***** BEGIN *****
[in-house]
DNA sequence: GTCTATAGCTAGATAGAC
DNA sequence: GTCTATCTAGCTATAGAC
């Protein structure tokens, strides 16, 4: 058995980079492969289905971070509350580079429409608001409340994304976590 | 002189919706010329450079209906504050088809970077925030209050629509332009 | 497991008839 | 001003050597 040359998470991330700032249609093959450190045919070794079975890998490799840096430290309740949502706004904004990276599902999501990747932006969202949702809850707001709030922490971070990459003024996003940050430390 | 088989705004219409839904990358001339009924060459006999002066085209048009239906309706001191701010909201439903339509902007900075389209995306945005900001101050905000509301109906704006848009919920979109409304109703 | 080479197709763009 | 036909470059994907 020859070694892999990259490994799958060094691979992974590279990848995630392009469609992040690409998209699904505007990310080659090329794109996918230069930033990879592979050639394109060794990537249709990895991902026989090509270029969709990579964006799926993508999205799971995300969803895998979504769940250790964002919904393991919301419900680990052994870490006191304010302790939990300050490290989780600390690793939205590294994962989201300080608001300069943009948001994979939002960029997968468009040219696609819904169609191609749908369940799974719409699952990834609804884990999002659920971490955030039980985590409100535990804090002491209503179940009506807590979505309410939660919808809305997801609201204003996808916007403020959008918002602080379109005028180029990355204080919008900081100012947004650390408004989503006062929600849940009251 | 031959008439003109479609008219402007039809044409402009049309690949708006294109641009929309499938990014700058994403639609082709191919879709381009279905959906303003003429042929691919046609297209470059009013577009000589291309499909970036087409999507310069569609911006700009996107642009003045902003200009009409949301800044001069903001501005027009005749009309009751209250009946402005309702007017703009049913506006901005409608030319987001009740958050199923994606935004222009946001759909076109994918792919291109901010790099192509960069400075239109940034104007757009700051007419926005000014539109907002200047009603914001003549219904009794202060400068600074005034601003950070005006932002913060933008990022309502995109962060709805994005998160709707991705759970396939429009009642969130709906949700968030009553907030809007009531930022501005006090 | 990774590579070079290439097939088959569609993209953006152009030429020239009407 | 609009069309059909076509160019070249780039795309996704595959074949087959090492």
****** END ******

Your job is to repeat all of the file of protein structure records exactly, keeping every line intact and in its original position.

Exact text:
[in-house]
DNA sequence: GTCTATAGCTAGATAGAC
DNA sequence: GTCTATCTAGCTATAGAC
């Protein structure tokens, strides 16, 4: 058995980079492969289905971070509350580079429409608001409340994304976590 | 002189919706010329450079209906504050088809970077925030209050629509332009 | 497991008839 | 001003050597 040359998470991330700032249609093959450190045919070794079975890998490799840096430290309740949502706004904004990276599902999501990747932006969202949702809850707001709030922490971070990459003024996003940050430390 | 088989705004219409839904990358001339009924060459006999002066085209048009239906309706001191701010909201439903339509902007900075389209995306945005900001101050905000509301109906704006848009919920979109409304109703 | 080479197709763009 | 036909470059994907 020859070694892999990259490994799958060094691979992974590279990848995630392009469609992040690409998209699904505007990310080659090329794109996918230069930033990879592979050639394109060794990537249709990895991902026989090509270029969709990579964006799926993508999205799971995300969803895998979504769940250790964002919904393991919301419900680990052994870490006191304010302790939990300050490290989780600390690793939205590294994962989201300080608001300069943009948001994979939002960029997968468009040219696609819904169609191609749908369940799974719409699952990834609804884990999002659920971490955030039980985590409100535990804090002491209503179940009506807590979505309410939660919808809305997801609201204003996808916007403020959008918002602080379109005028180029990355204080919008900081100012947004650390408004989503006062929600849940009251 | 031959008439003109479609008219402007039809044409402009049309690949708006294109641009929309499938990014700058994403639609082709191919879709381009279905959906303003003429042929691919046609297209470059009013577009000589291309499909970036087409999507310069569609911006700009996107642009003045902003200009009409949301800044001069903001501005027009005749009309009751209250009946402005309702007017703009049913506006901005409608030319987001009740958050199923994606935004222009946001759909076109994918792919291109901010790099192509960069400075239109940034104007757009700051007419926005000014539109907002200047009603914001003549219904009794202060400068600074005034601003950070005006932002913060933008990022309502995109962060709805994005998160709707991705759970396939429009009642969130709906949700968030009553907030809007009531930022501005006090 | 990774590579070079290439097939088959569609993209953006152009030429020239009407 | 609009069309059909076509160019070249780039795309996704595959074949087959090492």